Night Shifts Newsletter No. 3
Sex Work: Should sex workers be incarcerated?
Much of the nonprofit organization’s focus is on helping women who find themselves
serving longer-term prison sentences. This happens to women in Florida, for example,
because their third arrest is considered a felony and comes with a mandatory one-year
sentence. That imprisonment can be extended if there were any adjacent charges such as
shoplifting, simple assault or drug-related offenses.
“What’s increasingly happening as prostitution charges are becoming socially and
culturally less in vogue is a lot of local prosecutors are declining to prosecute for
prostitution or just for doing sex work, especially during the pandemic when they were
trying to reduce the number of people in prisons,” Hopkins observes. “What they will do
instead, though, is find different charges to tack on.”
When women are incarcerated for longer sentences, SWOP Behind Bars provides
financial support to purchase hygiene products or other items from the prison
commissary. To furnish some relief from isolation, they run a “Mentor By Mail” program
that connects people with incarcerated sex workers to build outside social support. So that
inmates can receive books, they maintain an “Amazon wish list” for roughly 500 to 700
people, which fluctuates with inmate turnover. They also distribute a monthly newsletter
to nearly 6,000 people.
For those who would like to pursue their GED, SWOP Behind Bars distributes GED
study materials. The organization, Hopkins informs, is now working with Edovo to
develop curricula around reentry services including legal and financial literacy courses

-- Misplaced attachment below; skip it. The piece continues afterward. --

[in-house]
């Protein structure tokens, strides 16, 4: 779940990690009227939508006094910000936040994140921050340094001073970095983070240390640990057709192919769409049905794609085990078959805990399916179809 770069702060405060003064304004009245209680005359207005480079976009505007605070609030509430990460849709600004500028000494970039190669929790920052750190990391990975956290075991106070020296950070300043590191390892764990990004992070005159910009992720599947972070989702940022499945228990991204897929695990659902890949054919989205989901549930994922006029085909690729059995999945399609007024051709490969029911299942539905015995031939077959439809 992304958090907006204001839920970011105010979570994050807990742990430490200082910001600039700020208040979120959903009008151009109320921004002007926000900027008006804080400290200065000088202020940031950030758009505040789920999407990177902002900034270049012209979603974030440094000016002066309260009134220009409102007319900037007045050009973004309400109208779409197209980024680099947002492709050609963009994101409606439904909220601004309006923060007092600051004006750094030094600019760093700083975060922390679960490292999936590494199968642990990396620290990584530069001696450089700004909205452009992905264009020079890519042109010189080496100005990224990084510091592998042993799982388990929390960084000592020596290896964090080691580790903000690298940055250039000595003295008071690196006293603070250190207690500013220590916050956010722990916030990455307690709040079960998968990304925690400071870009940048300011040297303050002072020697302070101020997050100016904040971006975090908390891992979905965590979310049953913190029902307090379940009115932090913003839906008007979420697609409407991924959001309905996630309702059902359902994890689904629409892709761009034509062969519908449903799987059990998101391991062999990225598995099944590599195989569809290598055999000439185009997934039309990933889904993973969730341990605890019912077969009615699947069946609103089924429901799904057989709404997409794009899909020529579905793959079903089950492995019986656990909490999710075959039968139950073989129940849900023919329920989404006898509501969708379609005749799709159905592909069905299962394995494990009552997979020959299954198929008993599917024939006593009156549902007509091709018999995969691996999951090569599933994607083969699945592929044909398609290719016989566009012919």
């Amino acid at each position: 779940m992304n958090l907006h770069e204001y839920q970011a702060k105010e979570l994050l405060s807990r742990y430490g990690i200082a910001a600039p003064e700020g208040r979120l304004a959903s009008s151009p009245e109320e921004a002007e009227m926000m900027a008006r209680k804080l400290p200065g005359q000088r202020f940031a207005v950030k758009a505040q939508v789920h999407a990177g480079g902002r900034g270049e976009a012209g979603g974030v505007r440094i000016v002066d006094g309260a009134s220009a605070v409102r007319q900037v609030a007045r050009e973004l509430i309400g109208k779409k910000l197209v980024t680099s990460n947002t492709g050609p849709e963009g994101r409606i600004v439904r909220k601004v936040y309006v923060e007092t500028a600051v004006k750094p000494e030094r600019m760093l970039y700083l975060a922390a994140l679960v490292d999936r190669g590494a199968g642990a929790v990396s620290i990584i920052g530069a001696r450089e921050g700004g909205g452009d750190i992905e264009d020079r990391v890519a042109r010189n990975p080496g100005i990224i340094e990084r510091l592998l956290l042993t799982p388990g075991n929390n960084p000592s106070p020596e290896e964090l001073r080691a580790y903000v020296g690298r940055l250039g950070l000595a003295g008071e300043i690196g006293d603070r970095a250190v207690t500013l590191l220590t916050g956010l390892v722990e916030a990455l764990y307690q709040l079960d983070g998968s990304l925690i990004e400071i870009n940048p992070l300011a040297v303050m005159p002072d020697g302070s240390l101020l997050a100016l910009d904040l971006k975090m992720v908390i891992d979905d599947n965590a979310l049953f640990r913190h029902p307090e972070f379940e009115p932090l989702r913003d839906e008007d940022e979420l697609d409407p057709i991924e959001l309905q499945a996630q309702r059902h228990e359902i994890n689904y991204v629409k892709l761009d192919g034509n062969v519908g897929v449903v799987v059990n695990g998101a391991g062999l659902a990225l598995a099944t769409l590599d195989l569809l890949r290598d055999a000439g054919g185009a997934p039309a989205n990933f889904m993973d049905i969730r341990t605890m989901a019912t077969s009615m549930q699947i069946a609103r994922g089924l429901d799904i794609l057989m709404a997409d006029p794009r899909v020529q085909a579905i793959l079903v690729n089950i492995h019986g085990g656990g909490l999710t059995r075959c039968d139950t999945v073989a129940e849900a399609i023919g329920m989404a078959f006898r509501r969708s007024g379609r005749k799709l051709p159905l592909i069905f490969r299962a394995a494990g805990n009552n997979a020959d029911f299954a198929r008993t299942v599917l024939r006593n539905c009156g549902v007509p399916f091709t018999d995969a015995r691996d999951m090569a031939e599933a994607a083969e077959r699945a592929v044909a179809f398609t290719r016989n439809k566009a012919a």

prior to their release to give them a head start. Edovo employs tablet technology to
facilitate free access to educational programming and low-cost communications for
people in jails and prisons that are designed to increase opportunities for rehabilitation.
“We also do active case management that is client-directed, self-directed case
management for helping people reenter successfully,” Hopkins adds. “As far as our case
management, we probably have 20-ish right now that we’re working in a long-term
capacity, those who work with us more than six months after their release.”
Hopkins says they do see victims of human trafficking in prisons, who often don’t even
realize it, since a lot of people don’t understand how trafficking manifests through force,
fraud or coercion in the murky underground world of criminal traffickers or frequently as
a result of domestic violence. Recognizing that not only do survivors need to learn about
how sex trafficking occurs, but many professionals working in law enforcement and the
justice system are woefully uniformed and unaware. Law enforcement, she believes, still
struggles to rectify the chasm between victim and offender, so that remains a challenge
but it’s getting better.
“We’re actually developing a curriculum for that, too,” Hopkins says. “That’s going to be
part of mandatory continuing education for law enforcement and court professionals that
will cover the unique obstacles when working with incarcerated human trafficking
survivors or victims of labor exploitation.”
Blair and her organization support the full decriminalization of sex work. However, as a
nonprofit entity, they have to strike the balance between pursuing advocacy and social
justice work and not offending funding organizations, clients, their community or other
organizations with similar missions. Nonetheless, they find ways to overcome any
limitations to actively advocate for decriminalizing.
“I do talk to the community and with legislators when it’s appropriate, but one of our
core values is cultivating community leadership,” Hopkins says. “If we get sex workers
and others into a position where they are stabilized and have options, we can then
empower them to advocate for what they believe is appropriate for their communities
with a full set of facts, and we can pass the microphone to them.”
SWOP Behind Bars co-founder, Alex Andrews is one of the plaintiffs on the Woodhull
vs. the United States lawsuit against the consequences of the Fighting Online Sex
Trafficking Act (FOSTA) and Stop Enabling Sex Traffickers Act (SESTA). They are also
signed on to support an amicus brief in that lawsuit.
I will be writing much more about that case and some of the key players involved in
For additional information about Alex Andrews and SWOP Behind Bars, check out this
article in Tits and Sass: Service Journalism By and For Sex Workers.
Next Up: J. Leigh Oshiro-Brantly and the work of the Ishtar Collective to decriminalize,
destigmatize and advocate for sex worker rights.